Doña Inés vs. Oblivion, by Ana Teresa Torres, translated by Gregory Rabassa

March 7, 2000

Winner of the 1998 Pegasus Prize for Literature, this novel is both a family saga and a fictionalized account of the history of Venezuela, focusing on the relentless conflict between races and classes over land ownership. A long list of historical figures march through its pages, including Simón Bolívar and a series of military dictators. These men spawn storms of violence that buffet the fictional characters, who are also beset by such natural disasters as earthquakes and plagues. By the book's end, class and race are of little significance: the descendants of former slaves have risen to and fallen from power, while the descendants of the ruling class have alternately lost and regained their money. Loyalty is based on expediency, and property rights outweigh human rights. Oblivion—the total loss of memory and of ties to the land—wins.

The story is told by a ghost, Doña Inés Villegas y Solórzano, whose interest in the lives of her descendants is sustained by her determination that they regain possession of land that she once owned. She does not care about justice except as it pertains to her own narrow concerns. Based on an actual court case, the precipitating event that drives the plot is the gift by Doña Inés's husband of a plantation to a son he had fathered with his slave mistress. The problem is that the land had been owned by Doña Inés's father and was hers by inheritance. She is so adamant about her right to the land that, after her death in 1780, she refuses to lose interest in earthly things, following intently, indeed obsessively, the legal wrangling between her descendants and those of the former slave. The irony is that by the end of the book none of either of their descendants care about the land. In return for being made partners in a corrupt corporation, whose powerful owners intend to build a resort for foreign tourists on the site, the descendants give up their rights.

Though Doña Inés vs. Oblivion has been compared to One Hundred Years of Solitude, by Gabriel García Márquez, the book does not incorporate magic realism (a combination of fantasy and reality) despite the fact that its narrator is a ghost. Torres is not interested in transforming reality via her writing. The ghost is merely a convenient narrative device that allows Torres to provide an overview of 300 years of history. As Doña Inés describes herself, "In this unmemoried country, I'm pure recall."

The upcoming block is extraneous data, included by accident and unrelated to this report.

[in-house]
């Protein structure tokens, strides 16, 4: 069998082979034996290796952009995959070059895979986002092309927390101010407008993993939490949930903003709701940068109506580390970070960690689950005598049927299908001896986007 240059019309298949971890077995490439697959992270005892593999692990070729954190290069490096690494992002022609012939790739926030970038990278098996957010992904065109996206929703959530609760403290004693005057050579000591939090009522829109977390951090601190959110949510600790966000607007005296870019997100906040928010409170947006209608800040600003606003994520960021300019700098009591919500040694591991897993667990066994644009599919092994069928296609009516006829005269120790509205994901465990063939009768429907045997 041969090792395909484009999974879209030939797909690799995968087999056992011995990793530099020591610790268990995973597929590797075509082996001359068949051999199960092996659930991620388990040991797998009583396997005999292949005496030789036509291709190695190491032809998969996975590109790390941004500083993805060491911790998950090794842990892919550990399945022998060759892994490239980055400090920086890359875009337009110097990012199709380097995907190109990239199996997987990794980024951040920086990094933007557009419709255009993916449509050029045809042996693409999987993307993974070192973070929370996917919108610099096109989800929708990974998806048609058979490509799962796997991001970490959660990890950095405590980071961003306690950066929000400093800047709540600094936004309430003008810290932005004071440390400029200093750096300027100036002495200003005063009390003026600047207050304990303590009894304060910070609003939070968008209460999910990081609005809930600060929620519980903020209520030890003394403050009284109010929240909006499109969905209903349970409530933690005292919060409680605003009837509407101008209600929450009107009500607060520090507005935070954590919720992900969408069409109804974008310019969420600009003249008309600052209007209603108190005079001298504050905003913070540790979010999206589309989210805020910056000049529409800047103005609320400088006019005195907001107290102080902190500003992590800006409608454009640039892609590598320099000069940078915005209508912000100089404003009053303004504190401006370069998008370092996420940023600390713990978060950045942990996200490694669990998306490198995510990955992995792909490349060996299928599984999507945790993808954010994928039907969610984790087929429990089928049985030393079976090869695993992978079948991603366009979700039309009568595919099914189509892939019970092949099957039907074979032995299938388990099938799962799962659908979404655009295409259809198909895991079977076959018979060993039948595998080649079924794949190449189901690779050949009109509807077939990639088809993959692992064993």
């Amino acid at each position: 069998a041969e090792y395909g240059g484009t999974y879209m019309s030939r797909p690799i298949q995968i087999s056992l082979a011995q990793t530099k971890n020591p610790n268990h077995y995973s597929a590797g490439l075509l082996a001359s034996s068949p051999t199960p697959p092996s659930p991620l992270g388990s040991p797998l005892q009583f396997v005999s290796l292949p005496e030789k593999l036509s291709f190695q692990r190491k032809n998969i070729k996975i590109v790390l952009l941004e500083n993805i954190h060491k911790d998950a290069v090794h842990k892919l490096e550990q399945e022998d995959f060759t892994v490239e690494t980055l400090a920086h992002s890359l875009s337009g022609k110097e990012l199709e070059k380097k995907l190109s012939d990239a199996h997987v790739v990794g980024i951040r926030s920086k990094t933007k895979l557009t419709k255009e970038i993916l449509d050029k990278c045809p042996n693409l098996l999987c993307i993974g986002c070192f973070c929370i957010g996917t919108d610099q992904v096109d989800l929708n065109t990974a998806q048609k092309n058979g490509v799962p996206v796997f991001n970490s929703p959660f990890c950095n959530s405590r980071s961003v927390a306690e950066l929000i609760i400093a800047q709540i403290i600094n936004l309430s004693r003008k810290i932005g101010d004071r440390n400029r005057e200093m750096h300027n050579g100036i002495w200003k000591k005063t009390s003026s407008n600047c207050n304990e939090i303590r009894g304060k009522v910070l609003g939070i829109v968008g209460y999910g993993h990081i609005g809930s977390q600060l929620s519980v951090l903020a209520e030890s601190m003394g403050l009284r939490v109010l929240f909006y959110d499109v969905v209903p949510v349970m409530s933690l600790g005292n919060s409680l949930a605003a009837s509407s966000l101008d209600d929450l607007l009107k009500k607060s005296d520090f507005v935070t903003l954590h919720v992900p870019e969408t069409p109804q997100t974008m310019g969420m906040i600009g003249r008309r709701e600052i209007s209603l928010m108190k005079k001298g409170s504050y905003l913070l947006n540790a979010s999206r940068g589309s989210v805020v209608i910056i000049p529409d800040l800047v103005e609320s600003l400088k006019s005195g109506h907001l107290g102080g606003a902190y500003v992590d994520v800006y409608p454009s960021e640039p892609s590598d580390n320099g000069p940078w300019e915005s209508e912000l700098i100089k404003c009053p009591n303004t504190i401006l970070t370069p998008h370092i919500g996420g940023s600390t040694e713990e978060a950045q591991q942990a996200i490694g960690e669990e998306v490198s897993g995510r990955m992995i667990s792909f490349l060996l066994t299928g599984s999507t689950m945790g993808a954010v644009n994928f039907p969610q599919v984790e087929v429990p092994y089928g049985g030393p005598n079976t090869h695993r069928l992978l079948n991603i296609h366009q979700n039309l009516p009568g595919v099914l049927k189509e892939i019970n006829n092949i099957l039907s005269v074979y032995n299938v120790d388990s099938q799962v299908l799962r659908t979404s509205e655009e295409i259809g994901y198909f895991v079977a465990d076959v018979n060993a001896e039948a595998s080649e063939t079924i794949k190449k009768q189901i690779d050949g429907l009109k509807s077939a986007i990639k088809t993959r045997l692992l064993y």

But though the device of the ghost may be convenient for Torres, it is also limiting. Doña Inés is both omniscient and omnipresent. She knows everything that is happening and what everyone, even her adversaries, are thinking. However, she has no power over the action; all she can do is comment on it, principally to her dead husband. Even as a ghost she is the most alive person in the book. Unfortunately, her passionate voice too often drowns out the other voices, creating a void between the reader and the characters. In an attempt to overcome this problem, Torres occasionally resorts to third-person narration before abruptly switching back to Doña Inés's shrill tones.

A native of Caracas, Torres has written three other novels, none of which has been translated into English. She credits her 20 years as a clinical psychologist for giving her insights into the stories people tell. Well known in Venezuela, Torres will no doubt step onto a broader literary stage with the winning of the Pegasus Prize, which recognizes distinguished authors whose literature is rarely translated into English. Established in 1977, the prize has brought several exceptional books about other cultures and ideas to the attention of American readers. One component of the prize is translation, and in this respect Torres can be said to have won twice. Her novel was translated by Gregory Rabassa, highly regarded for his translations of García Márquez, Mario Vargas Llosa and Julio Cortázar.

Even though Torres is not yet in the same league as Garcia Márquez or Isabel Allende, she is a writer to watch. She shares with them an anguished love-hate relationship with her own country and culture, a relationship which can be mined for rich fictional material. This is evident in the final pages of Doña Inés vs. Oblivion, when the legal case has come to an end, and the nothingness of forgetting is about to settle on the land. Metaphorically, when Torres has Doña Inés address her "beloved corpse," it is Venezuela itself that she means.